In a guest post, Sabine Brown described how her husband, a doctor, was virtually uninsurable prior to the Affordable Care Act because he’d had cancer as a child. On the Together OK blog, Kara Joy McKee explained how you can get involved. We shared our Oklahoma Advocacy Toolkit, including our Advocacy Alerts page, our Bill Tracker, Policy Priorities, and more. 

OK Policy in the News

This week, Rep. Perryman (D-Chickasha) cited OK Policy data in an op-ed arguing for rolling back income tax cuts. The Editorial Board of the Pryor Daily Times used OK Policy data writing in favor of criminal justice reform legislation. NewsOK used OK Policy data in a piece on oil and gas production taxation and regulation. NonDoc quoted Blatt in a roundup of predatory lending legislation. KTUL used OK Policy data discussing the effect of lottery funds on education funding. Our blog post about why the lottery didn’t fix education funding before is available here. The Enid News & Eagle cited OK Policy data when sharing the effect budget cuts on local schools

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The Weekly Wonk: Oil and gas subsidies, confronting an unequal justice system, a new podcast, and more

by | February 19th, 2017 | Posted in Weekly Wonk | Comments (0)

the_weekly_wonk_logoWhat’s up this week at Oklahoma Policy Institute? The Weekly Wonk shares our most recent publications and other resources to help you stay informed about Oklahoma. Numbers of the Day and Policy Notes are from our daily news briefing, In The Know. Click here to subscribe to In The Know.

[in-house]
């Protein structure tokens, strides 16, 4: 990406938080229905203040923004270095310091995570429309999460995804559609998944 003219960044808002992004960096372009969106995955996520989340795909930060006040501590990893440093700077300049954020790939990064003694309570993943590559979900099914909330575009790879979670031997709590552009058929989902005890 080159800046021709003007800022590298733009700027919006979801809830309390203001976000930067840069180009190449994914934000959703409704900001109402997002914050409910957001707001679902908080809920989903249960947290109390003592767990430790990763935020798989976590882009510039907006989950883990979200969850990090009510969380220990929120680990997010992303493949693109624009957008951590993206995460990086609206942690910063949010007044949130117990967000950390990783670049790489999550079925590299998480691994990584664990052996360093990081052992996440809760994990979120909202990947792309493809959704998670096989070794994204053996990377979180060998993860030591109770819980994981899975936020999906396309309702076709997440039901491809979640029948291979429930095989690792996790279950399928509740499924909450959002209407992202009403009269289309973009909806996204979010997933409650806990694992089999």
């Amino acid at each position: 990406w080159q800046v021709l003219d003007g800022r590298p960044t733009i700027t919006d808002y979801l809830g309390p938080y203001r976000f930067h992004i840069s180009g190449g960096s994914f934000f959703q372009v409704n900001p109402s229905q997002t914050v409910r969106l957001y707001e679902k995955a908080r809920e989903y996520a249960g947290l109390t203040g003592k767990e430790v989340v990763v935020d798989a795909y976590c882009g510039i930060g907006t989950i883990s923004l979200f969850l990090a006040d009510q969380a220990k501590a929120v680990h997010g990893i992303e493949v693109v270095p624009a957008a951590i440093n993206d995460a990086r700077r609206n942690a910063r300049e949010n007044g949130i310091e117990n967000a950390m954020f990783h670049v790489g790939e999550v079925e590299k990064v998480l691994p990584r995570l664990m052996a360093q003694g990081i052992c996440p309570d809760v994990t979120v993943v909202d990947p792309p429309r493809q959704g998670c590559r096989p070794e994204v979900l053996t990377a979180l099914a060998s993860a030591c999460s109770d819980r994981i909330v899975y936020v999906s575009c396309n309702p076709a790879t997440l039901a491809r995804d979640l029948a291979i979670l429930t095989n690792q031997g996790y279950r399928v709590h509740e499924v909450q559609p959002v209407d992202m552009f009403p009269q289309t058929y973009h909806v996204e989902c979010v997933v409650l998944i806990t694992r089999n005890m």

This Week from OK Policy

This week, we relaunched the OK PolicyCast in an episode where Gene Perry and KJ McKee discussed all of Governor Fallin’s revenue ideas and other ideas Oklahoma Policy Institute has put forward to fix our state’s budget hole.

On the blog, David Blatt wrote about a new report from the Center on Budget and Policy Priorities showing that tax cut triggers are anything but fiscally responsible. He also wrote about how Oklahoma’s wind subsidies are dwarfed by subsidies to the oil and gas industry. Ryan Gentzler challenged lawmakers to confront racial disparities head-on as they reform the justice system. We featured a guest post from Oklahoma State Treasurer Ken Miller showing that across core services, Oklahoma underspends, and Steve Lewis discussed why Governor Fallin’s budget shows how bad Oklahoma’s fiscal health has gotten.

In his Journal Record column, David Blatt checked out the state of the debate on how to get the budget back into balance. We shared advocacy alerts with ways for citizens to take action to halt the next tax cut, to strengthen working family tax credits, to curb predatory lending, and to stop excessive court fees. We participated in a press conference in support of bills that would rein in predatory lending. Over at Together Oklahoma, KJ McKee shared ways to take action while staying sane.

OK Policy in the News

The Oklahoma City Free Press covered our press conference on predatory lending reform. The Ada News cited OK Policy’s work in calling for an end to the cost trap of wasteful criminal fines and fees. The Stillwater News Press reported OK Policy’s analysis of what services are being taxed in most our our surrounding states but not in Oklahoma, in light of Governor Fallin’s new proposal to tax all services. You can see our blog post from last year about this issue here.